“My mom … I truly believe my mom never believed I was done with football,” he said. “She would always say she missed me playing. She said, ‘you were really good.’ She nagged me to get back to school, whether it was here or someplace else, and I’m glad she did. She has always believed in me and knew I could do more.
“Taylor was kind of like my mom. She wanted me to get back in school. She missed me playing football, so she’s extremely excited that I’m coming back. She’s a true football fan anyway, so for me to be out there playing again … she’s extremely excited.”
Henderson knows that before he runs on to a field again, before he records another tackle, there is work to be done. Most of the Mustangs will spend the summer grinding through long workouts in the weight room and churning through sprints in the blistering summer heat.
“I’m not excited at all,” he said, laughing, when asked if he’s looking forward to summer conditioning workouts and the two-a-day workouts that await in August. “But coming back in, I have a whole different mindset. If that’s what it takes to get me back on the field, gets me back where I need to be, I’m ready. So in that sense … yeah — I’m excited.
“I haven’t been watching film yet, because the coaches have been out of the office, recruiting all the time. I’m studying the playbook, though, and honestly, I remember most of it, the majority of it. I’m going over it to get the cobwebs out, and once we start working in practice, it will all come back.”
“Brandon is a smart kid and a smart football player,” Mason said. “Coming back means he’s going to play football again, but it also means he’s going to get his college degree. That’s really what coaching is about.”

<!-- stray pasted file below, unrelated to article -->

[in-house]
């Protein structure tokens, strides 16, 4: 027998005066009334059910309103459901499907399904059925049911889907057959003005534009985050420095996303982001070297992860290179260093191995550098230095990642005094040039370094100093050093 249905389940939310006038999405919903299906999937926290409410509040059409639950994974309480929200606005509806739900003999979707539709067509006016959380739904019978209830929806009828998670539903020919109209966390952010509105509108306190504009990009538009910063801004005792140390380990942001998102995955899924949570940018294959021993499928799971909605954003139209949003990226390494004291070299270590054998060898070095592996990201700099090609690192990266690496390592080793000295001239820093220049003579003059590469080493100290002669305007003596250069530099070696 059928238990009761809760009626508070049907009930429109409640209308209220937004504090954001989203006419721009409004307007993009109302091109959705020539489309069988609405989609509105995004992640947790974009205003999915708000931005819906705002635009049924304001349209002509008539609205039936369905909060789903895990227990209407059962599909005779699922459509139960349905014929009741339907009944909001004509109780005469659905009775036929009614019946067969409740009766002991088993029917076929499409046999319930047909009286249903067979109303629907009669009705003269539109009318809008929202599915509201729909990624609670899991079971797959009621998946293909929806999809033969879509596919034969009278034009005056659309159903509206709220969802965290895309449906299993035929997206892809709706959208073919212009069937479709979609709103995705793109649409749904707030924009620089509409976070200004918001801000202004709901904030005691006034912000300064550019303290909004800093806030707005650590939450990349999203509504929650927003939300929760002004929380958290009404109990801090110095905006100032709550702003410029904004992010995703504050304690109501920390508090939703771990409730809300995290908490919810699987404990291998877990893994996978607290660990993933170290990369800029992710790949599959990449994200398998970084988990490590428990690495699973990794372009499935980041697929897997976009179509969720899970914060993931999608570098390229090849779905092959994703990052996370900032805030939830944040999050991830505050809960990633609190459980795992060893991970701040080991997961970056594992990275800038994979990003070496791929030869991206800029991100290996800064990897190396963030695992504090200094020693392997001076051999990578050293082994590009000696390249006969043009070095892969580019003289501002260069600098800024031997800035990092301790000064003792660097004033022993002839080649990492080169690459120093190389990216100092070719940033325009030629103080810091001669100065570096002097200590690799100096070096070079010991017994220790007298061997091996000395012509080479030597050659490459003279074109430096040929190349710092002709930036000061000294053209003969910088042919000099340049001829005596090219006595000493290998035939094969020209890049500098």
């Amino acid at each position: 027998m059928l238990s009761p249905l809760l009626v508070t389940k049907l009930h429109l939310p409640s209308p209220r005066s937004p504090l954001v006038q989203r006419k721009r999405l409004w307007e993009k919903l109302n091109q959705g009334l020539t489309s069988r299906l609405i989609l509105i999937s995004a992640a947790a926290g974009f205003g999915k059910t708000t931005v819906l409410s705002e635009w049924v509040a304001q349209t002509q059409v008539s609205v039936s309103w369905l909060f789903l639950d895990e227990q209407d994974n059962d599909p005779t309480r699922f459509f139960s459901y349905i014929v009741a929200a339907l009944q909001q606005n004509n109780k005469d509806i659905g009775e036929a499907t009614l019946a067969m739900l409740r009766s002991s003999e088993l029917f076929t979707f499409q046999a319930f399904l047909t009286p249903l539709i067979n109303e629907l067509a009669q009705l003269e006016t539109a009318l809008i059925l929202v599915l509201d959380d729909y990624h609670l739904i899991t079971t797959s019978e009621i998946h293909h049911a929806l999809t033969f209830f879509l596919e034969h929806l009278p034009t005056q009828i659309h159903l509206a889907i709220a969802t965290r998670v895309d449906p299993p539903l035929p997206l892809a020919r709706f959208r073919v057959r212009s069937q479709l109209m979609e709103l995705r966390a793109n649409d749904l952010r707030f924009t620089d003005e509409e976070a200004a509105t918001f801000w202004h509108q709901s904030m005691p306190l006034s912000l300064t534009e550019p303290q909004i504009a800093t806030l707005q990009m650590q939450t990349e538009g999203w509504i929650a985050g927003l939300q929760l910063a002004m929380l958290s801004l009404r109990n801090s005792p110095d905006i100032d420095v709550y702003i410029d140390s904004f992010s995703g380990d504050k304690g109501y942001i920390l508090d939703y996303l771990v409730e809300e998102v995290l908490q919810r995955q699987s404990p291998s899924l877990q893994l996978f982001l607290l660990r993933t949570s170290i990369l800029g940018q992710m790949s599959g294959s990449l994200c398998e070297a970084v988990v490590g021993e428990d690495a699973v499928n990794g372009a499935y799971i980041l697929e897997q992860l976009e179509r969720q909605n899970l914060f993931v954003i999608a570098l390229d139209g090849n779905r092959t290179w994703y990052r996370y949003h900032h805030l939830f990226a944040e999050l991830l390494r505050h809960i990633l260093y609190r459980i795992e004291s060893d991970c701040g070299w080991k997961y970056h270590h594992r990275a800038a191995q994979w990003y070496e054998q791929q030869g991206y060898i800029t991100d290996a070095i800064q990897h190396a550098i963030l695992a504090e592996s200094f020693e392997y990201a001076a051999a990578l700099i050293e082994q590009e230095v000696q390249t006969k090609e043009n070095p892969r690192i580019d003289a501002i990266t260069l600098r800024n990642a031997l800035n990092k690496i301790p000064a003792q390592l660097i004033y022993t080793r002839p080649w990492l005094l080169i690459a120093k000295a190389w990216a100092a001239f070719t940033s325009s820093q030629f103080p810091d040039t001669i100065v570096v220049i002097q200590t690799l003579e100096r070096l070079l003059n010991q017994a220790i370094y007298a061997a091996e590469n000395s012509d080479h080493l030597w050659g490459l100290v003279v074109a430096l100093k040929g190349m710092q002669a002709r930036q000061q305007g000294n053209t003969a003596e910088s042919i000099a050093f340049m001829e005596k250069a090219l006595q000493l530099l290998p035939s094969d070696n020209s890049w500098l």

Henderson makes no secret of the fact that he wants to play, and play a lot. He wants to start at SMU, and he wants a chance to play professionally. Whether those things happen remain to be seen, of course, but now he is pursuing his goals with a new perspective because of the events that have shaped his life over the last year and a half. And while his journey away from SMU and through the legal system has altered his approach to football and to school, Henderson said it also has helped strengthen his relationship with his fiancée.
“It has definitely been a big reality check,” he said. “Coming out of high school, you feel like you have the world in your hands. Girls are always going to be there, and I slipped up and made a mistake — a mistake that I’ll never forget for the rest of my life. You do something like that, and come that close to going to prison, and you realize how quickly something can be taken away from you. It has made me more humble, more cautious. Because I’m on probation, there are limitations to what I can and can not do, and I’m never going to put myself in a situation that gets close to that line I can’t cross.
“It has also made our relationship stronger. I respect Taylor as a woman a lot more, because she could have easily packed her bags up and (left), but she didn’t. She took some criticism for sticking with me, but she’s still there today. It has shown me what I have in her, how lucky I am to have her.”
His return to the field in the fall will mark a new beginning for Henderson, who will resume playing in a jersey number. He said he didn’t want to wear his original number, 98, in the first place. (He wanted 99, but defensive end Marquis Frazier already had it.) Saying he wants to “perfect his position,” he admires three NFL linebackers … and realizes San Francisco’s Patrick Willis, Baltimore’s Ray Lewis and Green Bay’s Clay Matthews all wear the same number. As he tries to follow them to the NFL, Henderson will take the field this fall wearing their number: 52.
“When I played before, I guess you could say I was a pretty hard hitter,” Henderson said. “Coming back, I look at those guys and realize those guys are the kind of player I want to drive myself to be. That’s why I work out so hard. I can bench (press) 385 now, and I’ll do over 400 by the time the season starts. When I started working out again, I got good comments from the strength coaches. Some guys on the team went out of their way to say it looked like I’m working hard.
“I can’t control what happens on the field. What I can control is working to get ready and practicing so well that I’ll be ready when I get my chance, because you never know when a chance will be your last. When my chance comes, I’m going to be ready.”